I know what you are saying about owners being fearful of showing their collections. I have been told by land owners everything from fears that collecting on their own property is illegal (it is not, all artifacts excepting human burials fall legally under the same laws as mineral rights in US law), to fears that the state or Native American tribes can buy/take their land if they find artifacts (they can't). There is a lot of misunderstanding out there in this area.

                    Your also right that most of these collections are disappearing rapidly, most were collected back in the days of animal-pulled plows when the farmer would notice what he/she was hitting or kicking up with the plow (one of the reason's I am working with the Menonite-Amish group is that they are still doing it this way). Nowadays with two-story sized tractors nobody would notice what they hit with the farm machinery unless it was huge, so modern artifacts are ignored or worse ground to dust under the machinery. Also as some of the original discoverer's die the information about where and when the collection was found die with them. Most of their kids either never get the story, or lack interest in it until it is too late. I can't count the number of times I have found great collections in local libraries or high-schools that were donated by unknown parties and say something like "Johnson Farm" on them. 

                    Prior to the 1960's almost all archaeology that was known in my area (Minnesota/Wisconsin) was generated by local landowners, amateur historians and artifact collectors and the state historical societies simply recorded information that was sent to them. This work, performed almost exclusively by local interested citizens, formed the baseline that modern archaeology and historical site research works from nowadays in the area and we still go back to the old letters, artifact tracing and hand-drawn maps to learn about these sites.

                    There are great artifact collecting societies in most states, along with state archaeological societies (for instance the Minnesota Archaeological Society http://mnarchsociety.org/ , or the Wisconsin Archaeological Society http://wiarcheologicalsociety.org/ -plus facebook pages). However, one doesn't need to belong to any group to record collections and sites, any citizen can record archaeological or historical sites. Simply photographing the artifacts found and recording as much information (location, date of collection, who collected, etc.) is great information and data for future local historians and archaeologists to use. Going one step further and sending these records to the State Archaeologist office in a state site form (every state has one, see attached Mn forms), will guarantee that the records are permanently archived and that the site/collection area is taken into consideration before most future construction or development projects that fall under the National Historic Preservation Act. You even get to name the site and be listed as the discover for all time... I find that pretty neat.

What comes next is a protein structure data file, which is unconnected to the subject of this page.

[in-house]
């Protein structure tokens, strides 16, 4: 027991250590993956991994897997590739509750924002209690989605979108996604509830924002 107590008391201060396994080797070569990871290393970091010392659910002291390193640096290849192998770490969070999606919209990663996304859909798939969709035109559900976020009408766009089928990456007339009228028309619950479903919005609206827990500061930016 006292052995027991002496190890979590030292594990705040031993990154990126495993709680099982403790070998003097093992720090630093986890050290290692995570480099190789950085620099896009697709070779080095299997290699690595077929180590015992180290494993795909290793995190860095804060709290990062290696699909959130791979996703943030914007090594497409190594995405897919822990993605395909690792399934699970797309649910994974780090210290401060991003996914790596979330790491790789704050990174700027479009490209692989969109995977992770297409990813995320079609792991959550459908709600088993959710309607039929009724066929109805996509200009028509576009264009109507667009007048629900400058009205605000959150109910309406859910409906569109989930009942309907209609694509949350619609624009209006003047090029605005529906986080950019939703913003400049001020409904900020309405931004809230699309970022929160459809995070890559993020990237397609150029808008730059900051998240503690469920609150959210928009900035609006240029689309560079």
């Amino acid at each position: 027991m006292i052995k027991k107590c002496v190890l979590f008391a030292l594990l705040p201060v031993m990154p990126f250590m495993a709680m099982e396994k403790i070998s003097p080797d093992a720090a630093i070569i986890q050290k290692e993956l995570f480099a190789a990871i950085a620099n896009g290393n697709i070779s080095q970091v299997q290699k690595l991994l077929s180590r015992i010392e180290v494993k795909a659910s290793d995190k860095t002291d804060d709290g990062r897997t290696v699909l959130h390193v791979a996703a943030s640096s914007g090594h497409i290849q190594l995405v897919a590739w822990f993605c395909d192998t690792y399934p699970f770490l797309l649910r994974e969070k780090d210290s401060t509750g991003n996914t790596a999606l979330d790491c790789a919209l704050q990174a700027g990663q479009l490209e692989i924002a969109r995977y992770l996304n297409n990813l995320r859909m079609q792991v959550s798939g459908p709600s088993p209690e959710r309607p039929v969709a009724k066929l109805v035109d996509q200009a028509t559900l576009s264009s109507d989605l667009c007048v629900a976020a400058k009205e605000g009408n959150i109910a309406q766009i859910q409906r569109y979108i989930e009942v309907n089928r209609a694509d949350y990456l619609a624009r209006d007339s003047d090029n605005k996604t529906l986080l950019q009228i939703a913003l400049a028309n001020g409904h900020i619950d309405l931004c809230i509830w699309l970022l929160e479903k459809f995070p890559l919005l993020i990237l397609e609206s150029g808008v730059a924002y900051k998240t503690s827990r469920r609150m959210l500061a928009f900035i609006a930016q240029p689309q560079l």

The problem right now is organization, in tough economic times the state historical societies and state archaeologist offices have had to scale back on their public education and public relations budgets. To my knowledge, in the Midwest, only Iowa has maintained a full-time staff member to focus exclusively on the general public and organize local archaeological projects and training for interested citizen-scientists and site recorders (http://www.uiowa.edu/~osa/edu/edu.htm). So right now it's down to individual initiative, I guess.

                    Good hunting,

                    Ryan 


                    From: C TRAYLOR <trayloroo@...>
                    To: ancient_waterways_society@yahoogroups.com
                    Sent: Monday, July 1, 2013 11:44 PM
                    Subject: Re: [ancient_waterways_society] Welcome newcomers; AAPS Conferemce update

                     


                    -- 
                     Very interesting ... especially the ending and rowing in the same direction. There are many private collections. The owners are afraid to show them for fear of litigation.  What ever is out there may be lost, sent with a trash truck. Probably each of us know of such collections. 
                     
                    There needs to be a society or group of retirees that can.do this, the personnel need to have training in recording methods, and interviewing the owner about the location and context of each piece.      
                    Any hope of this? 
                     
                    Cal  Traylor    
                     
                    This message is in English, thank our veterans
                    for keeping the front lines .... over there.



                    Attachment(s) from Ryan Howell
                    2 of 2 File(s)